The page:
Kakamega forest played a central role in the Beenomics project for several days. Located in the northwest of Kenya near Uganda, this stretch of rainforest covers about twice the area of Pittsburgh, but is a small relic of a vast tropical forest that once stretched across the continent.
With sore shoulders and tired legs, completely weighed down by our gear and equipment, we ambled into Maseru like pack mules. It is still difficult to catch my breath and decipher my thoughts and feelings about this place. As an outsider with a callow amount of international experience, the warmth and camaraderie is present enough…
Legendary conservation biologist Tom Lovejoy shares his thoughts on the progress we’ve made in protecting the wild, and the reasons for continued hope as the Smithsonian’s Earth Optimism Summit gets under way.
“Sharkcano.” It’s not the title of some campy summer blockbuster, but rather a real-world phenomenon that went viral in 2015, when scientists on a National Geographic expedition found sharks living inside one of the most active underwater volcanoes on Earth. Not surprisingly, the team was eager to go back and learn more, but how do you explore an environment that could easily kill you? You send in robots, of course.
“You could feel it from the canoe. The community here was overwhelmingly happy and thrilled with love in their hearts that Hokulea and Hikianalia were there,” says Kala Tanaka, captain and navigator of Hikianalia.
The legendary sister canoes are reunited, anticipating the final deep-sea leg of the Worldwide Voyage
If scientists are able to understand how climate change and human impacts helped to drive the extinction of these ancient American megafauna, she says, perhaps we can figure out ways to mitigate the global-scale extinction crisis we find ourselves in today.
On the way out of town, Dennis Sinnok saw fresh marks on the snow, stopped his snowmobile, and asked, “Do you want to go track a wolverine?” We said yes, but since we were no match for his driving skills, we immediately fell way, way behind. As an outsider to the north, it was my…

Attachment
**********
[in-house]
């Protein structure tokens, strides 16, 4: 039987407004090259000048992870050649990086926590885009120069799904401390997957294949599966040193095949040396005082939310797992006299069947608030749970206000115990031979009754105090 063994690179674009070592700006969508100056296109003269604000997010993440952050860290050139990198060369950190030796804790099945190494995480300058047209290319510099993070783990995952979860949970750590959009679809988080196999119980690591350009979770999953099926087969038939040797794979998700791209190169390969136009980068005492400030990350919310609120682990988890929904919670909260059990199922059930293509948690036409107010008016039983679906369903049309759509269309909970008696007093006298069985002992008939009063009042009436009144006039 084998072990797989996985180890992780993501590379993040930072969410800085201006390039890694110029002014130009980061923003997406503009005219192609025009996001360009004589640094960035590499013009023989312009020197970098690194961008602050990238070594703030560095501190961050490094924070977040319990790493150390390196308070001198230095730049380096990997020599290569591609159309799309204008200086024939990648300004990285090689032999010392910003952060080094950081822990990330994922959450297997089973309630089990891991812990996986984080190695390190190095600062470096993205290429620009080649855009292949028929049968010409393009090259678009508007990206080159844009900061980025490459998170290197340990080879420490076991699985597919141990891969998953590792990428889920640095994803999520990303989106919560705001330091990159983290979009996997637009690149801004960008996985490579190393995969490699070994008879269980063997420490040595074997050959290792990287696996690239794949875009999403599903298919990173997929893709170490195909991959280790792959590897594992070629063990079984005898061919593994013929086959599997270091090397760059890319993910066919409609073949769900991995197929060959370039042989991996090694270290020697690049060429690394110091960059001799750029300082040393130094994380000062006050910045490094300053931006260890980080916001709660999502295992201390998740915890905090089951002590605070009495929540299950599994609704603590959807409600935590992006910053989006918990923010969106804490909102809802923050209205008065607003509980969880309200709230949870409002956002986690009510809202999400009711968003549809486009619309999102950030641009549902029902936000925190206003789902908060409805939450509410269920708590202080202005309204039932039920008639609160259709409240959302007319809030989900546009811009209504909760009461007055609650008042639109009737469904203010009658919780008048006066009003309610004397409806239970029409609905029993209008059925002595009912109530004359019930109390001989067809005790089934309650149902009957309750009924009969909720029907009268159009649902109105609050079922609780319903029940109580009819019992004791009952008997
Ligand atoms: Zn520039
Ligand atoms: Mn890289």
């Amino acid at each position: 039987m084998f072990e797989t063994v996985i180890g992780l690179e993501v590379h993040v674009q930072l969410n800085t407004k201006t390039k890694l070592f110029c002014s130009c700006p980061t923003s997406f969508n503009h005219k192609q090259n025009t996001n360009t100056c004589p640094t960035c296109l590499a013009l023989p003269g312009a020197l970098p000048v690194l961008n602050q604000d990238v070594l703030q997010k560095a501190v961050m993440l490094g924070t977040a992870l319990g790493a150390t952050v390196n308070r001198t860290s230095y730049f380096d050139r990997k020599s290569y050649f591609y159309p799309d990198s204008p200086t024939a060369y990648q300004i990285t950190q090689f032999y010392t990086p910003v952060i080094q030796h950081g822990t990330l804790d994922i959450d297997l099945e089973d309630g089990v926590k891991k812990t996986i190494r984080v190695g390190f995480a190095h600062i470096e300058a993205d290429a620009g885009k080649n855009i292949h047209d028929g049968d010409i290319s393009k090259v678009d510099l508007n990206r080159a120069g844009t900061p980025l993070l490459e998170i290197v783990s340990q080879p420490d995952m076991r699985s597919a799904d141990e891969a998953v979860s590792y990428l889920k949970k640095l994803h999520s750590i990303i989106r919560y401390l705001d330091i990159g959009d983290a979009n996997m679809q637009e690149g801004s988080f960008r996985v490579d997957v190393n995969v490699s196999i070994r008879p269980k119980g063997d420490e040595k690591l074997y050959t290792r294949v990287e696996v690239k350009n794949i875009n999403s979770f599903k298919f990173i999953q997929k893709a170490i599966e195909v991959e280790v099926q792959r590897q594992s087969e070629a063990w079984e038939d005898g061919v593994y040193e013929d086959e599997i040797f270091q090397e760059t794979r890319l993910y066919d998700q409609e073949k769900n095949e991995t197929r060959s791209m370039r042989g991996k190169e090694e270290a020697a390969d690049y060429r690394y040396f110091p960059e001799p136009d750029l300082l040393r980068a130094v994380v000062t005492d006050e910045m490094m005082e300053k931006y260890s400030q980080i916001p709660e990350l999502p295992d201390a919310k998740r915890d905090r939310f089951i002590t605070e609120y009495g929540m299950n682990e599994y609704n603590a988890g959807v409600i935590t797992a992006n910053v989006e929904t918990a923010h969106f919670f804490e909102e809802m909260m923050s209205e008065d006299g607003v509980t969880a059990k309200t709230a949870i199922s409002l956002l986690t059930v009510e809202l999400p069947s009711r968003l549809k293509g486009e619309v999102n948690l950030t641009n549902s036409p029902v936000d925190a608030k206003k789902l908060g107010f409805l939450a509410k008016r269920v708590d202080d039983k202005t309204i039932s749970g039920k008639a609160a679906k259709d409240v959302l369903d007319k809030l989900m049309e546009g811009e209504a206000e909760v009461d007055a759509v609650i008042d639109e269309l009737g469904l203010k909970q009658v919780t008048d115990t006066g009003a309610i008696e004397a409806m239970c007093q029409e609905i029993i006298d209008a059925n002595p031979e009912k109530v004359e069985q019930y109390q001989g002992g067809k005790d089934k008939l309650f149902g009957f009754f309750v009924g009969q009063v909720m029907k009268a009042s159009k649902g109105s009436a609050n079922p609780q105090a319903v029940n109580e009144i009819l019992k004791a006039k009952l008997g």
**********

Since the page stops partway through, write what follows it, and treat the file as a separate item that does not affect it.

What a journey, but we have arrived! After tackling our way through the forest, many fallen trees in the road, we have arrived at the source lake of the Cuito river. The team has jumped to it and put together our camp to be able to survey the underwater environment of this pristine freshwater system. And as we expected our friends the bees were waiting for us in extraordinary numbers, making working and moving in this place extremely difficult, everyone has had their first stings.
We’re on our way! It’s incredible to be back up in the central eastern highlands of Angola to continue the essential work towards protecting this ecologically important region.
The discovery of the stone leaf-litter frog is just the tip of the iceberg when it comes to the unknown biodiversity of these forests. It’s a race against time to discover the creatures that live in these mysterious forests and to ensure that they still have their forest homes in the future.
Your latest trek through a part of central Africa that would be inaccessible for all but a very few people — hundreds of miles’ footslogging across roadless lands often devoid of people and large wildlife — was quite an adventure. You ran into some sketchy situations, including being attacked in the middle of the night by a swarm of hungry ants looking for a fleshy meal. How does this expedition fit in with — and add to — your previous explorations and experience in Africa?
When they put the sticker on the Land Cruiser, you know things are about to get good.
Journalist-explorer Paul Salopek is walking across the world in the footsteps of our ancestors. He posts this dispatch from Ak-Olon, Kyrgyzstan. We stand in a remote canyon in the mountains of Kyrgyzstan. The canyon debouches onto a pale barren plain once crisscrossed by camel trains. Kubatbek Tabaldyev leans into a wall of black stone. The…
At the conclusion of his 290-mile transect through the Central African Republic, National Geographic Explorer J. Michael Fay shares his big-picture observation of what he’s seen, heard and understood: The regression from colonial occupation and post-colonial nation states is making way for the ancient fault lines in the region’s geography and population dynamics. If the world at large hopes to salvage nation states in this region of Africa, the solution lies in knowing the history, the land, the people and a state presence that applies land-use management as its primary tool. It can be done; law and order can exist. Programs like the Chinko Project that work at that fundamental level, helping to manage the wildlife, vegetation, soil, water, creating organization, employment, law and order, are absolutely necessary.